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Let’s Terraform the vTM: Part 3 / 4

Carrying on from Part 1 and Part 2, in this instalment we’ll continue adding to our configuration.

If you’re back with us after a break – feel free to go over the part 1 and 2 again, and if you’re following along – make sure your set-up is all good, and the very last exercise from Part 2 completes correctly.

In the last exercise we’ve added one pool that can be populated with any number of nodes by supplying IP: Port for those nodes through a variable. Since the second pool isn’t any different, simply add the following to your main.tf, variables.tf, and terraform.tfvars, and re-run terraform apply to see if it works:

# main.tf
#
data "vtm_pool_nodes_table_table" "api_pool_nodes" {
  count    = "${length(var.api_nodes)}"
  node     = "${var.api_nodes[count.index]}"
  priority = "1"
  state    = "active"
  weight   = "1"
}

resource "vtm_pool" "api_pool" {
  name             = "${local.uniq_id}_API-Pool"
  monitors         = ["Ping"]
  nodes_table_json = "[${join(",", data.vtm_pool_nodes_table_table.api_pool_nodes.*.json)}]"
}

# variables.tf
#
variable "api_nodes" {
  description = "List of nodes for the 'API' pool"
  default     = []
}

# terraform.tfvars
api_nodes = ["192.168.1.100:80", "192.168.2.100:80"]


If all went well, your vTM will now have two pools with two nodes in each.

So, all these resources..

You probably been wondering about where you can find all the possible choices you have for vTM resources in your templates. Those familiar with vTM’s REST API have likely noticed that the resource names look suspiciously like vTM REST resources with vtm_ slapped in front, with resource parameters very much a 1:1 transplant.

And you will be right – the resources (and data sources) that vTM Provider exposes closely match those in the REST API. There are a few minor changes where internal Terraform variables clashed with parameter names in vTMs REST schema and have been slightly changed to aviod it. In addition, however, vTM Provider exposes a number of special data sources: *_list and *_table. You’ll meet them in this blog post very soon.

The complete set of resources, data sources, and useful examples can be found in the vTM Terraform Provider documentation (REST API v4.0 / vTM 17.2 and later) or (REST API v5.2 / vTM 18.1 and later).
 

Traffic IP Groups and conditions

You may wish to have a template that works in different environments; e.g., when your vTM cluster is running in AWS, you may be using Elastic IP (EIP) based Traffic IP Group (TIG), or when you’re running in a Docker container for a dev/test task, you may not want to create a TIG at all. Let’s add some logic to our template as an example for how you could handle this.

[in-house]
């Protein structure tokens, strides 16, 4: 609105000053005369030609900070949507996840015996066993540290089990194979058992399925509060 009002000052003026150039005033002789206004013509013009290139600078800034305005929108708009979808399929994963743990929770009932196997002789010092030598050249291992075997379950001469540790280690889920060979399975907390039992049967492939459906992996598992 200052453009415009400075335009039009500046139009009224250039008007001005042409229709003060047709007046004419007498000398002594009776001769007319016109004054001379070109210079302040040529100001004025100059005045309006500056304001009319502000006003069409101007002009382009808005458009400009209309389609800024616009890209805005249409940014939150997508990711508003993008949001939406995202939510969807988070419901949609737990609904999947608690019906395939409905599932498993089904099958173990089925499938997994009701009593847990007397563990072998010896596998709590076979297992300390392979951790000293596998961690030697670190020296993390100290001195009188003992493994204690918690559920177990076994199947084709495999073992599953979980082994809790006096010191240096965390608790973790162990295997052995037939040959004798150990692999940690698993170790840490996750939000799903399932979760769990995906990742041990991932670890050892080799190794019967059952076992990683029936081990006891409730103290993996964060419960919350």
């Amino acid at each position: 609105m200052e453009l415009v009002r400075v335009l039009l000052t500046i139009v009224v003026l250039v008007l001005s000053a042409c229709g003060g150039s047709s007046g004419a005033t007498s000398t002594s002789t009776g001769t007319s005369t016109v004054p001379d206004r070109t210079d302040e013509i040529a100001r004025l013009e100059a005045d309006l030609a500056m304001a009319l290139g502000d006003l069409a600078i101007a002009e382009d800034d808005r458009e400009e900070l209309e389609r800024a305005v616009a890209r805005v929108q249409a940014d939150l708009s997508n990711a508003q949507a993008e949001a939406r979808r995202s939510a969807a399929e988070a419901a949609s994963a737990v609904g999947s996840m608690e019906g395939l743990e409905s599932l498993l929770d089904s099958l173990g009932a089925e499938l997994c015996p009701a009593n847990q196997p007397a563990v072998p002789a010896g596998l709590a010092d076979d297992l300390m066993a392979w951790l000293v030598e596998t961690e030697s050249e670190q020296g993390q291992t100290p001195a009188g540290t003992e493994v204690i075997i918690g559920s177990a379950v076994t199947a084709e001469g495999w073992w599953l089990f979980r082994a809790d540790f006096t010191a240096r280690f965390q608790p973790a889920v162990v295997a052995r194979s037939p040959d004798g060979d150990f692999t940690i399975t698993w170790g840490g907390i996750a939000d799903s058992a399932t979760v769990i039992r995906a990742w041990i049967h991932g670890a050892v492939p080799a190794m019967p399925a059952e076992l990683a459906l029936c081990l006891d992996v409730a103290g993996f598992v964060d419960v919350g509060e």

First, let’s create a variable vtm_tig_eips in variables.tf:

variable "vtm_tig_eips" {
  description = "List of AWS Elastic IPs to be used for Traffic IP Group"
  default     = []
}


As you see, by default we set this variable to be an empty list, which suits our playpen environment. Now let’s add the code to out main.tf that will create a Traffic IP Group in case our list had actual AWS EIPs in it:

# This returns a list populated with "name" values of all traffic managers
# in the target cluster. We need this to create the Traffic IP Group.
#
data "vtm_traffic_manager_list" "cluster_machines" {
  # No parameters needed
}

locals {
  tig_name = "${local.uniq_id}_TrafficIPGroup"
}

# Traffic IP Group for our Virtual Server.
# By default, we create the "singlehosted" type.
#
resource "vtm_traffic_ip_group" "tip_group" {
  count       = "${signum(length(var.vtm_tig_eips))}"
  name        = "${local.tig_name}"
  mode        = "ec2vpcelastic"
  ipaddresses = "${var.vtm_tig_eips}"
  machines    = ["${data.vtm_traffic_manager_list.cluster_machines.object_list}"]
} 


The above introduces a couple points worth noticing:

First, we use Data Source vtm_traffic_manager_list to get the list of vTMs in a cluster we’re working on. We need to know this as it’s a required parameter machines for the vtm_traffic_ip_group resource. Since this lookup is dynamic, this code will work on vTM clusters of any size, including a single-node.

This is an example of one of the special resource types (*_list) provided by the vTM Terraform Provider.

Second, we use count as a condition to create the resource. The length(var.vtm_tig_eips) will return a number of IPs supplied in the variable, or 0. We’re good for when it returns a 0, which will cause this resource to not be created; but we don’t want more than one Traffic IP Group in case our variable had multiple IPs in it! This is where Terraform’s built-in function signum() comes handy – it will keep 0 a 0, and convert any positive number into 1, which is what we want.